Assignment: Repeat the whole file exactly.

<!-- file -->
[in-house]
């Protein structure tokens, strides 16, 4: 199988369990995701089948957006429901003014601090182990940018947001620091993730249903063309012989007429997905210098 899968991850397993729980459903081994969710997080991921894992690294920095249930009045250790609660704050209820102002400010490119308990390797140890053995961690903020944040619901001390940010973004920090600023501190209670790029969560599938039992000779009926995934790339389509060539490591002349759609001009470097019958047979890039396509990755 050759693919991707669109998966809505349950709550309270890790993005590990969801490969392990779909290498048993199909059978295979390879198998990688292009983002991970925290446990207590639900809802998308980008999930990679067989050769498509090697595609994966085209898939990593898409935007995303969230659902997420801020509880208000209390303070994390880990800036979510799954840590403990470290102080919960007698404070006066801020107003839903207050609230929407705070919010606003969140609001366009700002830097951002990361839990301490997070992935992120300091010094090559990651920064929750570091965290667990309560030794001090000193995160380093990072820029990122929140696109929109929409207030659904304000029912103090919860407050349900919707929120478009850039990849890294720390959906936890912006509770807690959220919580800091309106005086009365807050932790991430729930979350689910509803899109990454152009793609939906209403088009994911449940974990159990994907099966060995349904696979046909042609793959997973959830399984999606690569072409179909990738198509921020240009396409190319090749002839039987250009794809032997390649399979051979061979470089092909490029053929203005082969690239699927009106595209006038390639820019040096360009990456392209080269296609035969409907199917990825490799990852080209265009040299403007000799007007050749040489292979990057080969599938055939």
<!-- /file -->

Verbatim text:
[in-house]
């Protein structure tokens, strides 16, 4: 199988369990995701089948957006429901003014601090182990940018947001620091993730249903063309012989007429997905210098 899968991850397993729980459903081994969710997080991921894992690294920095249930009045250790609660704050209820102002400010490119308990390797140890053995961690903020944040619901001390940010973004920090600023501190209670790029969560599938039992000779009926995934790339389509060539490591002349759609001009470097019958047979890039396509990755 050759693919991707669109998966809505349950709550309270890790993005590990969801490969392990779909290498048993199909059978295979390879198998990688292009983002991970925290446990207590639900809802998308980008999930990679067989050769498509090697595609994966085209898939990593898409935007995303969230659902997420801020509880208000209390303070994390880990800036979510799954840590403990470290102080919960007698404070006066801020107003839903207050609230929407705070919010606003969140609001366009700002830097951002990361839990301490997070992935992120300091010094090559990651920064929750570091965290667990309560030794001090000193995160380093990072820029990122929140696109929109929409207030659904304000029912103090919860407050349900919707929120478009850039990849890294720390959906936890912006509770807690959220919580800091309106005086009365807050932790991430729930979350689910509803899109990454152009793609939906209403088009994911449940974990159990994907099966060995349904696979046909042609793959997973959830399984999606690569072409179909990738198509921020240009396409190319090749002839039987250009794809032997390649399979051979061979470089092909490029053929203005082969690239699927009106595209006038390639820019040096360009990456392209080269296609035969409907199917990825490799990852080209265009040299403007000799007007050749040489292979990057080969599938055939």